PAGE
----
2 Contents Event description Topics Outline Coaching tips Making tests Putting together a teamTest-taking strategiesResources
3 EVENT DESCRIPTIONA team of up to 2 will demonstrate knowledge of rocks and mineralsWriting implements, fingernails, hand lenses, and resources are allowedTest format will be stationsHCl will not be used during testingSamples will be taken from the official NSO list, unless otherwise noted
4 EVENT TOPICS Specimen identification Rock cycle Properties of minerals Mineral groupsEconomic importanceFormation and properties of igneous, sedimentary, and metamorphic rocksClues to past environments
5 2007 Official Science Olympiad Rock and Mineral List Specimens must be taken from this listException: Tournament Directors may include up to five additional specimens important to their own stateTeams must be notified six weeks before the tournament
6 Minerals Similar to last year’s list Albite [Plagioclase] became Albite [Plagioclase Group]Feldspar [Orthoclase] became Feldspar [Orthoclase Group]Tourmaline became Tourmaline GroupQuartz [Chert/Flint] became Chert in the Rocks listMagnetite (spelling)
7 Rocks Igneous rocks are unchanged Metamorphic rocks are unchanged Sedimentary rocks:Chert has been addedDolomite rock may also be called DolostoneLignite has become Lignite Coal
8 OUTLINEA sample outline has been provided as a suggestion of how to cover the materialFind what works for your groupLook in texts, on internet, find syllabi from fellow teachers or onlineMake sure all of the topics are covered
11 COACHING TIPS Practice! A lot! Weekly quizzes Arranging specimens ChartsDiagramsBindersResourcesMnemonic aids
12 Practicing Give lots of quizzes – even if they’re only 5 samples! Have kids make quizzesUse flash cardsHave samples available at every practice and whenever kids want to study (study hall?)Have kids quiz each other and ask associated questionsPlay pictionary, hangman, charades, anything
14 Arranging Specimens By hardness By metamorphic grade By sedimentary gradeIn groupsBy compositionBy crystal structureBy originBy economic use
15 ChartsHave the team make charts for anything you or they can think of!Physical properties, origins, economic uses, etc.Excel is good for theseCombine chartsColor codeLaminate
16 Diagrams Igneous features Metamorphic features Sedimentary features Batholiths, dikes, sills, etc.Metamorphic featuresregional vs. contact metamorphismtemperature/pressure graphSedimentary featureslarge scale – formations, stratasmall scale – cross bedding, ripple marks, etc.
17 Binders Each student should make his/her own binder They must be familiar with it and speedyOrganization is keyProvide notes and handouts, but the best binders have things the students have found on their ownTabs and colored handouts helpHave binder checks and quizzes
18 Resources The student binder is the most important! A guidebook with which the students have practicedText of your choiceAdditional miscellaneous resourcesRock and Mineral list, colored and laminatedPeriodic tableCharts and diagrams
19 Mnemonics Lists: Sentences: Root words: Common crustal elements by weight: OSiAlFeCaNaKMgSentences:Mohs Hardness Scale – “Two Girls Came From Alaska Feeling Quite Troubled”Root words:Albite -- Albino
20 MAKING TESTS Choose specimens that have typical characteristics Put one or more specimens per stationPair supplemental questions with specimensProvide information if necessary (HCl, hardness, etc.)Provide equipment if necessary (hand lens, magnet, etc.)Label so specimens can’t be mixed up!Try to cover all topics reasonably evenlyWork out the traffic pattern and label itIndicate tiebreakers, but include them in the regular scoreOptional – include a section students can work on without being at a stationClearly convey expectations at beginning of test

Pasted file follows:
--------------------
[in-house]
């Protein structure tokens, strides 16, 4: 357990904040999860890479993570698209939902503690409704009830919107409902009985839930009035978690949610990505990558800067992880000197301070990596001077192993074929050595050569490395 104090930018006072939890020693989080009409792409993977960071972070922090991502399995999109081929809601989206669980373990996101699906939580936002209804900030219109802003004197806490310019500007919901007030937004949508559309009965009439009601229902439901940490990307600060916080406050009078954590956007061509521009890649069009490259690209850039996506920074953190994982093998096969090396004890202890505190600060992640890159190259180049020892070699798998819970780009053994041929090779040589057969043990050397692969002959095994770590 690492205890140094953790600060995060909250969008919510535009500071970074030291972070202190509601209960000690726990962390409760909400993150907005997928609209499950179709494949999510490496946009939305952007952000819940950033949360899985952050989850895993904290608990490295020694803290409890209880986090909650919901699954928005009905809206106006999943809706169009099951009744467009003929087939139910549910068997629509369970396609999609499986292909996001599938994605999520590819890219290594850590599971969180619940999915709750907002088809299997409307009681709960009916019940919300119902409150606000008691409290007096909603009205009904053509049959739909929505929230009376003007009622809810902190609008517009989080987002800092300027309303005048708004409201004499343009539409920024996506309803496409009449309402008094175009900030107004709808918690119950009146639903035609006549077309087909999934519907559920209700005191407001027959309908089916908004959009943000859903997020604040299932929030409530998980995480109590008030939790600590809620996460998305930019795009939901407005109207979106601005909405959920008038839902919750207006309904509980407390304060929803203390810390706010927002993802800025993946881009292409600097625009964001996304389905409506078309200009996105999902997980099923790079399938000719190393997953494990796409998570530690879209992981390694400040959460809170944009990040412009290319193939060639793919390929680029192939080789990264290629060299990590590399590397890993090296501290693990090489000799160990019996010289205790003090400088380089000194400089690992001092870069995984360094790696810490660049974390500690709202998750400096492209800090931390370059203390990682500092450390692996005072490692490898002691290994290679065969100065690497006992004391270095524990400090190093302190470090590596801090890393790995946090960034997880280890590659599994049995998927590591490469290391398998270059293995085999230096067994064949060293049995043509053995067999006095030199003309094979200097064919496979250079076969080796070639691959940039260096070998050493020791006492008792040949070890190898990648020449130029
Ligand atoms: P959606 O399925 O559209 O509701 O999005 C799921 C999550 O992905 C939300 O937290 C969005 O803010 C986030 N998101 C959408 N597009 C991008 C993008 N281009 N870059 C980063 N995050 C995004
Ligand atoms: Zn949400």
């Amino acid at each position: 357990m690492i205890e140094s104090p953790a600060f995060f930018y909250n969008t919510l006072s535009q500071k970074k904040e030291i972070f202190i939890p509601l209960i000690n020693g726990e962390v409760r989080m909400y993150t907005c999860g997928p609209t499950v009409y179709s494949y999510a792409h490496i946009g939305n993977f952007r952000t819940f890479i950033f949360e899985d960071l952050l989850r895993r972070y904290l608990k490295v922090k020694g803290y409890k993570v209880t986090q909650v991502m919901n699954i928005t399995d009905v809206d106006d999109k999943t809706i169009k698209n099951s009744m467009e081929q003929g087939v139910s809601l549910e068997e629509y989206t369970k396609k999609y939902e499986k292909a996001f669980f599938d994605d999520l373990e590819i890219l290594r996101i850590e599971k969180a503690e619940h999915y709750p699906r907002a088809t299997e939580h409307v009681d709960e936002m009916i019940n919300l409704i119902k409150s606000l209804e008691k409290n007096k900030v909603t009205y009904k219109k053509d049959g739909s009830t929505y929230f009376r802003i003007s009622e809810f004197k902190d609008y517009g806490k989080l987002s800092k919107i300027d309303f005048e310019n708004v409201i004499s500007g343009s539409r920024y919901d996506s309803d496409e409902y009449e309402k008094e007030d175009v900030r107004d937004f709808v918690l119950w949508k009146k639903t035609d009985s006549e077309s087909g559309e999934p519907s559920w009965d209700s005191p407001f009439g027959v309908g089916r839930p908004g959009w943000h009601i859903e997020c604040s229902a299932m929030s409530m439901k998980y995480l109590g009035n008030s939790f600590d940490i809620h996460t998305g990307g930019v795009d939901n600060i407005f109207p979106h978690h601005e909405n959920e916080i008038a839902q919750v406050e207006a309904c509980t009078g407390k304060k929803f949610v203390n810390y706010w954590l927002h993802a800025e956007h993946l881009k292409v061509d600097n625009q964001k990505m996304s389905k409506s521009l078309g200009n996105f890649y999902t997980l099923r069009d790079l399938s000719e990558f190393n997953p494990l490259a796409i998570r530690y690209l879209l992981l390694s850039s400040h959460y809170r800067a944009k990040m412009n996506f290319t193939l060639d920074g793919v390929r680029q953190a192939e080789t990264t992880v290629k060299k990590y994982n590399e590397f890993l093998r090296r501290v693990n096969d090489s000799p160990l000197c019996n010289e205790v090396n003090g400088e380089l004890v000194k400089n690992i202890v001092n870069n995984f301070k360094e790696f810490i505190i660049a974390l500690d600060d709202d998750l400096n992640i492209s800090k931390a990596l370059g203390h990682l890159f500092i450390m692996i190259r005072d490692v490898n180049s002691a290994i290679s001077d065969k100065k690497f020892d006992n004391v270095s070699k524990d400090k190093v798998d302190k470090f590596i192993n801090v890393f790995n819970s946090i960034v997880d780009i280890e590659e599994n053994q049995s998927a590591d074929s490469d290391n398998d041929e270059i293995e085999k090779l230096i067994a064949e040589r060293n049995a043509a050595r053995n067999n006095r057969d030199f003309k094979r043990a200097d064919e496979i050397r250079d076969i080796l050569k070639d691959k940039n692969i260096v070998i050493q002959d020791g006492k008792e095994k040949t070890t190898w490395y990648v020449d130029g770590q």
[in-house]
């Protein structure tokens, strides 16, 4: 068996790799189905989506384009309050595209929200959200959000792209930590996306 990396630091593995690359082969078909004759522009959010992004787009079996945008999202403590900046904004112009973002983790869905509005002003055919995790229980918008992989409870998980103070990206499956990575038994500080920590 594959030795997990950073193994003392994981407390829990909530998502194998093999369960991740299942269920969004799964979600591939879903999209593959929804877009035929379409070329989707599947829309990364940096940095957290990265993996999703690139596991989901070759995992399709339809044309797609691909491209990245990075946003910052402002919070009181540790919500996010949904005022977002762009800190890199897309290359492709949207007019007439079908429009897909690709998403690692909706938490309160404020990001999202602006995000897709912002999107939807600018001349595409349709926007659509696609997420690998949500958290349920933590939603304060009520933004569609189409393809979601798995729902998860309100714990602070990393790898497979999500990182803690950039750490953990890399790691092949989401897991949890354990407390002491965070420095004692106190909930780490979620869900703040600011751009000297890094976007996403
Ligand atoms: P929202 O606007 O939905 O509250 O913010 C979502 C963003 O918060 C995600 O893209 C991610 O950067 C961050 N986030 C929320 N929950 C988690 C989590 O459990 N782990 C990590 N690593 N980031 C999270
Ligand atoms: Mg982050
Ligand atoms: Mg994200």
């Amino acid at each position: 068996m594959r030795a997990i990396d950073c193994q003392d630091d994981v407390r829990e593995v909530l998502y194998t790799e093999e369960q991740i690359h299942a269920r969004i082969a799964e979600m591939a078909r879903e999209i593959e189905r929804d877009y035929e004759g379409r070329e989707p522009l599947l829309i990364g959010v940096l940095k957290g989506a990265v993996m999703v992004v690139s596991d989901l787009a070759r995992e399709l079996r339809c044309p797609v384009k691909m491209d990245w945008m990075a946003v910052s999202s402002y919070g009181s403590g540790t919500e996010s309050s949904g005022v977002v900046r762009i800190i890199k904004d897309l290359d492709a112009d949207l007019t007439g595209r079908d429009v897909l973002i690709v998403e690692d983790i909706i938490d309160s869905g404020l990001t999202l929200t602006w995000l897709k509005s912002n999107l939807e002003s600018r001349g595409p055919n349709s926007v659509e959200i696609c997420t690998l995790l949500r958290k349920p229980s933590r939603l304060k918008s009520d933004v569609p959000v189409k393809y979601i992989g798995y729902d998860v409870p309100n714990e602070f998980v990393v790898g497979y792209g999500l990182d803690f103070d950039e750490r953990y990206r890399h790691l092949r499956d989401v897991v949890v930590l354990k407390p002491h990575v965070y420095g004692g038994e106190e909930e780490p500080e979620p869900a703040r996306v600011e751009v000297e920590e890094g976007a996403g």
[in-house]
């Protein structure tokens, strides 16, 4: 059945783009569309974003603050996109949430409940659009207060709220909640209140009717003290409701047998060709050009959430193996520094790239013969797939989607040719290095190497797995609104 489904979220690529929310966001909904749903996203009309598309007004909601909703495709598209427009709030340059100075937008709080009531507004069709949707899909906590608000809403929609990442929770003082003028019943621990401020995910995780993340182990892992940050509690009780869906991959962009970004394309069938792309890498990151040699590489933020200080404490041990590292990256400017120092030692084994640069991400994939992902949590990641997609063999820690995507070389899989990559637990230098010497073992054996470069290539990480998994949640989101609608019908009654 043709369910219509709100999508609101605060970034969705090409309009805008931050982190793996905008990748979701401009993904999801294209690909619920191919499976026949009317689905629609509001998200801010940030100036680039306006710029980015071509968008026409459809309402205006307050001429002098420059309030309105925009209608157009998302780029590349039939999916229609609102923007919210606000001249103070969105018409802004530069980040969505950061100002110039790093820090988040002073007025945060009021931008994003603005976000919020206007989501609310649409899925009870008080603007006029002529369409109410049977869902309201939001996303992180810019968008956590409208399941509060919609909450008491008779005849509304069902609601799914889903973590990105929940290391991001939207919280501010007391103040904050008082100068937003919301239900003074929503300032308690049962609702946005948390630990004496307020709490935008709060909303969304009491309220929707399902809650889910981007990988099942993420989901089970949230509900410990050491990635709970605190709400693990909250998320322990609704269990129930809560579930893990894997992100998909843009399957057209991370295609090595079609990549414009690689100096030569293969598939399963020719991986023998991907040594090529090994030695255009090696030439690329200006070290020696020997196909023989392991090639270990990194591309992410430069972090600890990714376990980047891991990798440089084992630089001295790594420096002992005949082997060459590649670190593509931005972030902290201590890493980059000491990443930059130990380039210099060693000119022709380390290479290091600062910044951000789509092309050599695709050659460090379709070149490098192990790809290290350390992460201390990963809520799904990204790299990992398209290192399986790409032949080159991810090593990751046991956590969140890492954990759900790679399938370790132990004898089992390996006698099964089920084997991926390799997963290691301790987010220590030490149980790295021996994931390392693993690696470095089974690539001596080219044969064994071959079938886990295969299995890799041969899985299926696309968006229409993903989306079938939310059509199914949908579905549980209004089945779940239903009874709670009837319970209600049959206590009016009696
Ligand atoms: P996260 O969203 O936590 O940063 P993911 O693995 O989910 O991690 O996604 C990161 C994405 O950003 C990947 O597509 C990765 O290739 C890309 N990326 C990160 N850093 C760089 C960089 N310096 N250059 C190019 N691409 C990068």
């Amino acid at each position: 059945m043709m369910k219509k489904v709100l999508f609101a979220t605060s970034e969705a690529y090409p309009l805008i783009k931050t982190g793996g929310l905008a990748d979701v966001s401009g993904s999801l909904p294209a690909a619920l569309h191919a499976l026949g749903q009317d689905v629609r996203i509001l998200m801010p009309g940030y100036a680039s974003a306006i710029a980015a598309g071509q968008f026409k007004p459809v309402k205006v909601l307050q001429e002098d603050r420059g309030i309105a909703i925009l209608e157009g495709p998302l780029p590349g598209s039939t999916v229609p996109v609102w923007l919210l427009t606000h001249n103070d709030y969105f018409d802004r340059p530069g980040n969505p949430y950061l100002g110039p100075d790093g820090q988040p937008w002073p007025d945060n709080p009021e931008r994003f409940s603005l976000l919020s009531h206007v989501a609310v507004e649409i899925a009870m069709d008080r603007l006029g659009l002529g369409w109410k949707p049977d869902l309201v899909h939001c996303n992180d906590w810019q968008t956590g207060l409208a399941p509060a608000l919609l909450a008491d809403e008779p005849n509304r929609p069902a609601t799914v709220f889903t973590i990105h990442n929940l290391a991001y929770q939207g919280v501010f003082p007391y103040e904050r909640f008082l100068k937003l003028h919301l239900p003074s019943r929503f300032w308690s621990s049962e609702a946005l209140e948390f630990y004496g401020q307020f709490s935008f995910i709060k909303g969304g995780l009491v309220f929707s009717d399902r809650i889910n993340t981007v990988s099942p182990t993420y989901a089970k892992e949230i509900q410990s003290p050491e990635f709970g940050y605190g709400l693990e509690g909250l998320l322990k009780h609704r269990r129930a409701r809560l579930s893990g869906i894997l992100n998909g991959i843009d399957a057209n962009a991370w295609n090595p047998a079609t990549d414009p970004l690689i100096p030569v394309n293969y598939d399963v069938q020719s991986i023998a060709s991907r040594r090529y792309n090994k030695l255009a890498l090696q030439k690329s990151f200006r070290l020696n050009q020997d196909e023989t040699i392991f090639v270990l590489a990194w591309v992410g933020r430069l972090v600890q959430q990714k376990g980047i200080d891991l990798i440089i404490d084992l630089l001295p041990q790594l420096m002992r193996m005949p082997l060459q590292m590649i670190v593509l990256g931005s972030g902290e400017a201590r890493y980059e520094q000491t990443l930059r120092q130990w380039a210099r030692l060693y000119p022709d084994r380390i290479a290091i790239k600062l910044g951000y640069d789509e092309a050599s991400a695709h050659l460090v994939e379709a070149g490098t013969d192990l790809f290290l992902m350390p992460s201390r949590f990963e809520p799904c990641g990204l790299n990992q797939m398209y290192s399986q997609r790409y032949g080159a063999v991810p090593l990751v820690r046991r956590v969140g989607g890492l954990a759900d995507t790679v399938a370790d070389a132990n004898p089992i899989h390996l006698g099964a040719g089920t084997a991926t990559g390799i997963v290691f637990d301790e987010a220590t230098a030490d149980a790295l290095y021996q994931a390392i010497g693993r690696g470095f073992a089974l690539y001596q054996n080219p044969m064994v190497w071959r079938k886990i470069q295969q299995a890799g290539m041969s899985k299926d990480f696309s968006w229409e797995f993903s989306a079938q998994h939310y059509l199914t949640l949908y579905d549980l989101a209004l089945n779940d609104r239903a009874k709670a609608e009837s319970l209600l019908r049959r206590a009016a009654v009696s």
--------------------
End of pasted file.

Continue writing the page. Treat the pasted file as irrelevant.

21 PUTTING TOGETHER A TEAM Have more than 2 students per team practicingPair your strengths (both identification and concepts)Have students practice togetherChoose which resources will be usedMake sure they fit in the 12”x12”x3” boxBe sure the students will support each otherBoth students should contributeIf one is more dominant in the event, he/she should be a mentor, not just take over
22 TEST-TAKING STRATEGIES Know the event! (rules and format)Know the subject! (concepts and identification skills)Talk quietly (the competition may be listening)Don’t mix up the specimensDon’t leave your resources behindDon’t panic if a station is left unfinishedTake notes and try to finish while at another station
23 RESOURCES Rock & Mineral Guide Suggestions Try several to see what the students likeOne or two might fit in the 12”x12”x3” boxSuggestionsNational Audubon Society Field Guide to North American Rocks and MineralsISBNSmithsonian Handbooks: Rocks & Minerals by Chris Pellant (also called Eyewitness Handbook or DK)ISBN xA Field Guide to Rocks and Minerals by Frederick H. Pough (Peterson Field Guides)ISBN or X
24 RESOURCES Text Suggestions Aim for high school or freshman college levelSuggestionsPutnam’s Geology by Birkeland & LarsonISBNThe Earth Through Time by Harold LevinISBNEarth by Press & SieverISBNExercises in Physical Geology by Hamblin & HowardISBN xManual of Mineralogy by Hurlbut & Klein (advanced level)ISBN
25 RESOURCES Other suggestions Quick Study BarChart: Rocks & Minerals ISBNPeriodic Tablelaminated2007 NSO Rocks & Minerals listGeologic map of your stateDon’t forget the websites at
26 RESOURCES Places to find samples to study: High school geology classes Local colleges or universities (geology or education departments)Local rockhound societies or individualsState Geological SurveysSwap sets with other schools to vary samples
27 SUMMARY Assemble and get to know the resources Practice identification Assemble teams that can work togetherKeep a sense of humorHave fun! Rocks are cool!
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